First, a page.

There was no red carpet or phalanx of photographers to navigate as I slipped into the Mother Church of Country Music, the Ryman Auditorium in downtown Nashville, making my way into the 13th annual Americana Music Honors and Awards ceremony. I guess they were all out back, photographing the stars from the TV show, ‘Nashville’. The event was held September 17th, to honor artists chosen by voting members of the AMA for six ‘best of’ categories, and five awards of merit for a lifetime of work. What was once called ‘Alt-Country’ music has been civilized and categorized into a genre called ‘Americana’, opening up a class of music that welcomes artists that may not have fit into existing radio formats.
Perhaps I’m jaded by having attended two previous years’ events but this wasn’t exciting or electric, it was ‘take your seat and wait for the show to begin’ business. I missed the 50,000 watts of curiosity and enthusiasm that always radiated from my husband prior to The Really Big Show -but I confess to indulging in a good look around the room to check out the industry notables sitting in pews about the room. Then the lights went down and we were On Air, live from the Ryman Auditorium in Nashville.
The evening kicked off with a pre-On Air number, ‘Can’t Judge a Book by Looking at the Cover’ as interpreted by Doug Seegers. Any show that kicks off with a Bo Diddley (okay, Willie Dixon) song is getting off on the right foot in MY book.
Doug Seegers accompanied by Ry Cooder
The House Band once again was comprised of Americana advocates and banner carriers: Don Was on upright bass, Buddy Miller on guitar, Jim Lauderdale on guitar, Tim Lauer on piano, the McCrary Sisters on backing vocals, Joachim Cooder and Greg ? on drums and percussion.
The first honor to be awarded, the Lifetime Achievement Award for Songwriting, was presented by Kasey Musgraves and Angaleena Presley to the great Loretta Lynn, who made her way up the steps at the center of the stage in a beautiful lavender gown. She accepted the award in her self-deprecating way, making a comment to the affect of, she would like to stick around but she had a gig to get to and needed to get on the bus. But this great southern lady didn’t leave without gracing the event with one of her famous compositions, ‘Coal Miner’s Daughter’.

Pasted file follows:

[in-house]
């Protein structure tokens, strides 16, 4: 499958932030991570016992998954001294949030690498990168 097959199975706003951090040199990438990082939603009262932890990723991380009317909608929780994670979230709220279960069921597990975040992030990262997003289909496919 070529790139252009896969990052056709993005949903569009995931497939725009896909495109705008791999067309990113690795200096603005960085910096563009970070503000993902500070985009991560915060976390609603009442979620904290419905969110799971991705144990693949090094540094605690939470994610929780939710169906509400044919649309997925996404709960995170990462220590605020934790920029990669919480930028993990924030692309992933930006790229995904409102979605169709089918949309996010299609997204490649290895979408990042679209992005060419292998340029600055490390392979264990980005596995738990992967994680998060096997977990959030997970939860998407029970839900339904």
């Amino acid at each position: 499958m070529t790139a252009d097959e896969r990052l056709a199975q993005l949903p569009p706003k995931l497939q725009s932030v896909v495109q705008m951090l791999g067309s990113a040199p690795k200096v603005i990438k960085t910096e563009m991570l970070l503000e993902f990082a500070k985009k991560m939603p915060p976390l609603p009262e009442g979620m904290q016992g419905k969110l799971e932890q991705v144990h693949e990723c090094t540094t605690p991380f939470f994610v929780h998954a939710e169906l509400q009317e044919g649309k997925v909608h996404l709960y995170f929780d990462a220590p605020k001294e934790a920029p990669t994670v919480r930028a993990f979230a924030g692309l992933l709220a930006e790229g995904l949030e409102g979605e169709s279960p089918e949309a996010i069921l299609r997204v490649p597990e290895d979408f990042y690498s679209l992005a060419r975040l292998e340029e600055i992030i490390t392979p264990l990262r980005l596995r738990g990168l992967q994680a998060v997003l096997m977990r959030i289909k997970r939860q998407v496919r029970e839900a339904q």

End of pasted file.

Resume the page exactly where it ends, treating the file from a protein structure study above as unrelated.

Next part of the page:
Loretta Lynn in Nashville
Next up, Rodney Crowell was joined by Ry Cooder on his song, ‘God I’m Missing You’ from his most recent CD, Tar Paper Sky
Rodney and Ry
One of this year’s nominees for Best Emerging Artist, Parker Milsap, rocked out on his number, ‘Truck Stop Gospel’, wailing the blues and ably supported by upright bass and a fiddle players, with serious facial hair. Rootsy.
The Lifetime Achievement Award for Instrumentalist was presented to Flaco Jimenez. I have had the privilege of hearing Flaco play in various clubs in Minneapolis over the years and it delighted me to hear Ry Cooder (over several days in multiple events) wax poetic about the musical gifts and contributions of Flaco Jimenez. Any readers unfamiliar with his work, please You Tube this guy; you will see why he received this award.
Flaco Jimenez and Ry Cooder
The next nominees to play were The Devil Makes Three, followed by Hooray for the Riff Raff, doing ‘The Body Electric’. These two bands are getting a fair amount of air play on my local radio station and provide relief from the disco and arch-sounding EuroRock that dominates drivetime. Check them out; both bands have updated a retro sound and bring whimsy to the stage.
Hooray for the Riff Raff
The award for Instrumentalist of the Year was presented by Carlene Carter and Vince Gill. It may feel to the other nominees like they were being ‘home-towned’ when AMA institution Buddy Miller was announced as the winner. (Buddy Miller, along with Jim Lauderdale are stalwarts of the AMA).
The next performance was from a very intriguing artist that, while she didn’t ultimately win the Best Emerging Artist award, is adding depth and distinction to the Americana sound – Valerie June. She doesn’t need the trophy to validate that she belongs on this stage, on the air and in a CD player near you. Check out the red guitar, yellow dress, and turquoise boots – she and Loretta Lynn just know how to dress.
Robert Ellis, one of Harry Gebibbe’s favorites (we’d seen him several times over the past couple of years) did a smoldering version of his, ‘Only Lies Can Comfort You’ from this year’s CD, Lights from the Chemical Plant. I admit I wasn’t crazy about his sound on the previous CD but after the performance on Wednesday I’m going to give him another listen.